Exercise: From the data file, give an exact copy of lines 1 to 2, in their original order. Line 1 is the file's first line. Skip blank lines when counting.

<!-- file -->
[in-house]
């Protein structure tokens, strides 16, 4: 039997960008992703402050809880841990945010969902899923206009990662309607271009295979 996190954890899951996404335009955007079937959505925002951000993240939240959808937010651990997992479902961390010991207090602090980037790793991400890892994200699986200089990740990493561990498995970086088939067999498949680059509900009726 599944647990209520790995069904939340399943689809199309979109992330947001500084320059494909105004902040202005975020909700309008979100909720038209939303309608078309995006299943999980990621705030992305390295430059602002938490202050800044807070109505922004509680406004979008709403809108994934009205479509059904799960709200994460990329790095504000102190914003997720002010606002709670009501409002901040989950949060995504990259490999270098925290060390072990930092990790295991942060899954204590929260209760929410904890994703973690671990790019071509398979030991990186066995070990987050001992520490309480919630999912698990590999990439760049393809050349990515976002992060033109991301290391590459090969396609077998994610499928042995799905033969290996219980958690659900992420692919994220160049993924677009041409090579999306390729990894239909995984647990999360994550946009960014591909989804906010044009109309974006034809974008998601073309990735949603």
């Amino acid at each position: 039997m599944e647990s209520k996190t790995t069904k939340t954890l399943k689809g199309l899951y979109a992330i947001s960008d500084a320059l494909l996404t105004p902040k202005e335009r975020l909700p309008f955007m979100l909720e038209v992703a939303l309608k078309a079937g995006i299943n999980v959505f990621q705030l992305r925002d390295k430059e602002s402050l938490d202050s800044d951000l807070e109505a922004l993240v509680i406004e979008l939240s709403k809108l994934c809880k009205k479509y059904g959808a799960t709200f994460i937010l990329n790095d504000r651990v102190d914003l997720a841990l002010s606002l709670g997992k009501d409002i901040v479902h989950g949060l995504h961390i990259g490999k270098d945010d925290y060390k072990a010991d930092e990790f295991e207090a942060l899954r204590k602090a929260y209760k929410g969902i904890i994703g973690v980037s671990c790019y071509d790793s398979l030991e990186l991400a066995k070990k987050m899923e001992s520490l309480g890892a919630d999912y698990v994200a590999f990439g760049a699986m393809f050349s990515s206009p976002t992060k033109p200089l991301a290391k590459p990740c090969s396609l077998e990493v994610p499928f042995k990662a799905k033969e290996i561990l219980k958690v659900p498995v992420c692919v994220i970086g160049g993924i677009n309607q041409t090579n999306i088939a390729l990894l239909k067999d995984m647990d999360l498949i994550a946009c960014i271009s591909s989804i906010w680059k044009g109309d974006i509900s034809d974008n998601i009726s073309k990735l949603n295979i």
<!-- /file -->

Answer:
[in-house]
């Protein structure tokens, strides 16, 4: 039997960008992703402050809880841990945010969902899923206009990662309607271009295979 996190954890899951996404335009955007079937959505925002951000993240939240959808937010651990997992479902961390010991207090602090980037790793991400890892994200699986200089990740990493561990498995970086088939067999498949680059509900009726 599944647990209520790995069904939340399943689809199309979109992330947001500084320059494909105004902040202005975020909700309008979100909720038209939303309608078309995006299943999980990621705030992305390295430059602002938490202050800044807070109505922004509680406004979008709403809108994934009205479509059904799960709200994460990329790095504000102190914003997720002010606002709670009501409002901040989950949060995504990259490999270098925290060390072990930092990790295991942060899954204590929260209760929410904890994703973690671990790019071509398979030991990186066995070990987050001992520490309480919630999912698990590999990439760049393809050349990515976002992060033109991301290391590459090969396609077998994610499928042995799905033969290996219980958690659900992420692919994220160049993924677009041409090579999306390729990894239909995984647990999360994550946009960014591909989804906010044009109309974006034809974008998601073309990735949603």